So Luna Rossa launches, but did Patrizio miss the memo?
At Friday’s launch of Luna Rossa, Sr. Bertelli goes off telling his audience, “We have two virtually identical boats. That can be mutually beneficial. We can compare boats and improve boats better that way than in isolation. It is going to be very interesting.”
Ah, Patrizio, I thought we were supposed to be downplaying this little feature . . .
Remember when Oracle and Artemis both objected to the Luna Rossa-Emirates Team New Zealand alliance, and your boys had to argue a case with the International Jury that your intentions and actions would comply with the restrictions of the Protocol, and the Jury came down on your side to the tune of allowing that information gained though observation is of little value? We wouldn’t want to be contradicting ourselves, would we?
Jury Notice 33 dated February 20, 2012, argues:
“There is a significant difference between gleaning information by observation (including the use of instruments) and sharing information that would otherwise only be known to the boat concerned. While the former may provide limited benefit, it is only the latter that can be relied upon for the purpose of developing an AC72.”
And we wouldn’t want our boys to be relying upon unreliable stuff, would we?
Or, as the defender and the challenger of record probably would like to remind the Jury along about now, We told you so.
Or perhaps we really believe that trialing rudders or daggerboards while sailing against an identical boat gives you no beneficial, actionable information about that boat, and yours?
Mamma said, be careful what you wish for. Early in the new game, Larry Ellison and Russell Coutts saw that they could not hope to build a professional, profitable America’s Cup and spinoff circuit (or vice versa) unless teams and sponsors believed in a level playing field. It can be a mite tricky to seed an independent entity with private money, but apparently it’s working. The International Jury has ruled against the defender twice so far on points that matter. I figure it’s Ellison’s investment in Thomas à Becket.
This business of how information is “shared” or not hinges upon a couple of clauses in the Protocol—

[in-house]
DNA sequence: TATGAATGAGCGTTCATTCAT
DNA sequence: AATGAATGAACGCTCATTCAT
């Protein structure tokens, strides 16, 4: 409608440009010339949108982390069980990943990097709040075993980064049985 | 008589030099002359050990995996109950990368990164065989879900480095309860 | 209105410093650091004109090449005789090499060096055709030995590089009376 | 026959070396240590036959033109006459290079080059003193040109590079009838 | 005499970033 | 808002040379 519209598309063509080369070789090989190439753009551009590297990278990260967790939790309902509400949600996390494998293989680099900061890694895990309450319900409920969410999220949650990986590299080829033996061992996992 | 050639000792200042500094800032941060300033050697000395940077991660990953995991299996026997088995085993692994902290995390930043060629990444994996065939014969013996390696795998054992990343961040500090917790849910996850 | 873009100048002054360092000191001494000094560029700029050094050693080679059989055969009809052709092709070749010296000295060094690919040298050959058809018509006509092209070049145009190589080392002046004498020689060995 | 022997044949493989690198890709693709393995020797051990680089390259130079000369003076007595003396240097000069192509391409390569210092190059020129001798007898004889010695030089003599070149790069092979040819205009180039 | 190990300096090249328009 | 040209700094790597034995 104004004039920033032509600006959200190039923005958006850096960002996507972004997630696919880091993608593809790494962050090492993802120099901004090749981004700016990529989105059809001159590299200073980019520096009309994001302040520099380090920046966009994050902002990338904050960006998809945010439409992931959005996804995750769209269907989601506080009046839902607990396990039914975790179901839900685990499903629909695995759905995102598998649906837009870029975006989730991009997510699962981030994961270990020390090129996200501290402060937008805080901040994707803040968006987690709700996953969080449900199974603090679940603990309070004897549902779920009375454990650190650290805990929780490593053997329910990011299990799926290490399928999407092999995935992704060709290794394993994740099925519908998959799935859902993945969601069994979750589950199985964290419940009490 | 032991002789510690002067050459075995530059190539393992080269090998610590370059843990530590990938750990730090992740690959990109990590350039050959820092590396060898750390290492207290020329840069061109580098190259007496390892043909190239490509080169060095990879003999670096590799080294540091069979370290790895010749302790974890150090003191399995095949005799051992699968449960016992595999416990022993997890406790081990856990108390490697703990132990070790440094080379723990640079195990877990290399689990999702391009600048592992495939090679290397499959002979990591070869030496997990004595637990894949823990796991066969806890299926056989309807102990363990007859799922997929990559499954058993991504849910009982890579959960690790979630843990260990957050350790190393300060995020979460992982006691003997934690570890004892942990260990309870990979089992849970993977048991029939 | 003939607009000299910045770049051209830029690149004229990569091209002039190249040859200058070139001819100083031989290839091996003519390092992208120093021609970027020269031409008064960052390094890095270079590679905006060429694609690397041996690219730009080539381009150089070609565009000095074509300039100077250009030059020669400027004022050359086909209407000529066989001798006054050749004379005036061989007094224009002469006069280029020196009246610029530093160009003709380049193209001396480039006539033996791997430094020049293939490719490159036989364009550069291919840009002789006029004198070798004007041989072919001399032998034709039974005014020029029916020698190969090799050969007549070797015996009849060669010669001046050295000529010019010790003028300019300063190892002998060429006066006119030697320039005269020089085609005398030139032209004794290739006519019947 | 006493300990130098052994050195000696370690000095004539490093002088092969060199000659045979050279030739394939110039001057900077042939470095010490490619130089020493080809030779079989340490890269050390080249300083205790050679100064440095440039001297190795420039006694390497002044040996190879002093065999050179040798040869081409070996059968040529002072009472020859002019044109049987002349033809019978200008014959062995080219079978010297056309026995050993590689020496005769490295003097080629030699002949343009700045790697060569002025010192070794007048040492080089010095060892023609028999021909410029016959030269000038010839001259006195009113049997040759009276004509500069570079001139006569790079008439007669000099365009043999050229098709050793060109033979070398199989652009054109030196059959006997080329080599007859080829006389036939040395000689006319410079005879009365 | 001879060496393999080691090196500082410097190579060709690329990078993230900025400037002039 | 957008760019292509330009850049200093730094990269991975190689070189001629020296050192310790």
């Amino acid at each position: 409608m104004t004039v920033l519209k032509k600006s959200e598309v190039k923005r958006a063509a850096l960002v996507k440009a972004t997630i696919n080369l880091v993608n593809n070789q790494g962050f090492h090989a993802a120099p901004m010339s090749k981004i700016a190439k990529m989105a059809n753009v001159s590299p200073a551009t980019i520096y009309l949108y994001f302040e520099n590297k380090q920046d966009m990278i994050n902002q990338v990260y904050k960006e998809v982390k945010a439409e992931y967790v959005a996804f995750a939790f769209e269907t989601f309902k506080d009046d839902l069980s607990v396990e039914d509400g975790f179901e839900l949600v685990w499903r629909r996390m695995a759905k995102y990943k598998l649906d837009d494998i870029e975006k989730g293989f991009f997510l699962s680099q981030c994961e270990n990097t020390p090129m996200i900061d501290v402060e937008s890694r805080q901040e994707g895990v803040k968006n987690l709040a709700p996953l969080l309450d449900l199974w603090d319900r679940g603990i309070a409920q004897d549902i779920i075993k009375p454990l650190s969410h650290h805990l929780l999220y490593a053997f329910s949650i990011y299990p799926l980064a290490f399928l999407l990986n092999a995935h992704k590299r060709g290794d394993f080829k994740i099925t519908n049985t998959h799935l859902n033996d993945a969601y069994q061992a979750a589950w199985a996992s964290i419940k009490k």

33.2 From 1 April 2012, Competitors, including through the assistance of third parties, shall not share or exchange any further AC72 Class design or performance information or equipment. This restriction shall not apply to:
(c) design and performance information which may be gleaned without assistance when competing against or training with another Competitor;
Which could be seen as contradictory with—
33.4 Any agreement, arrangement or other understanding, whether legally enforceable or not, by one person or entity . . . whether then a Competitor
or not, with any other person or entity . . . that the second person will directly or indirectly build, acquire or otherwise obtain one or more yachts of whatever type . . . so that the first person can directly or indirectly obtain, in any manner whatever, design or performance information regarding the other yacht or yachts for use in the program of design, development or challenge of the first person, is prohibited.
Most recently the International Jury agreed with Oracle Team USA that the foils in play on Emirates Team New Zealand (and soon to be in play on Luna Rossa) are not in accord—my wording—with the “intent” of the AC72 rule, but intent is irrelevant. Whatever is not specifically prohibited is legal, the Jury ruled, because for them to interpret intent is to create a new rule without authorization.
Yep, be careful what you wish for.
THE PITCHPOLE, THE FALLOUT
Soon after bringing the America’s Cup to San Francisco, Larry Ellison related a story from his college days about taking a Lido 14 out of the Cal Sailing Cllub in Berkeley (it’s an all-time great sweat-equity outfit, btw) and sailing all the way across San Francisco Bay, with the Golden Gate luring him on. How could anyone with a sense of adventure or curiosity not want to sail under the Golden Gate Bridge? In the narrows of the Golden Gate Strait, however, wind and sea can drive a wicked bargain, especially when the tide is ebbing against the breeze. Ellison discovered as much and offered up his own bargain, “I said, if God will just let me make it back under the bridge, safe in San Francisco Bay, I will never do this again.”
The story comes to mind because it is the ebb tide that ate Mr. Ellison’s AC72. For starters, it was a wave generated by a strong ebb current that 17 stuffed and could not unstuff. Then it was the ebb that carried the pitchpoled boat out of the bay before the team could right it. Then it was the gobbly, ebb-generated chop of the Strait that tore it apart.
Embedded below, or search out a full-screen version at Oracle Team USA.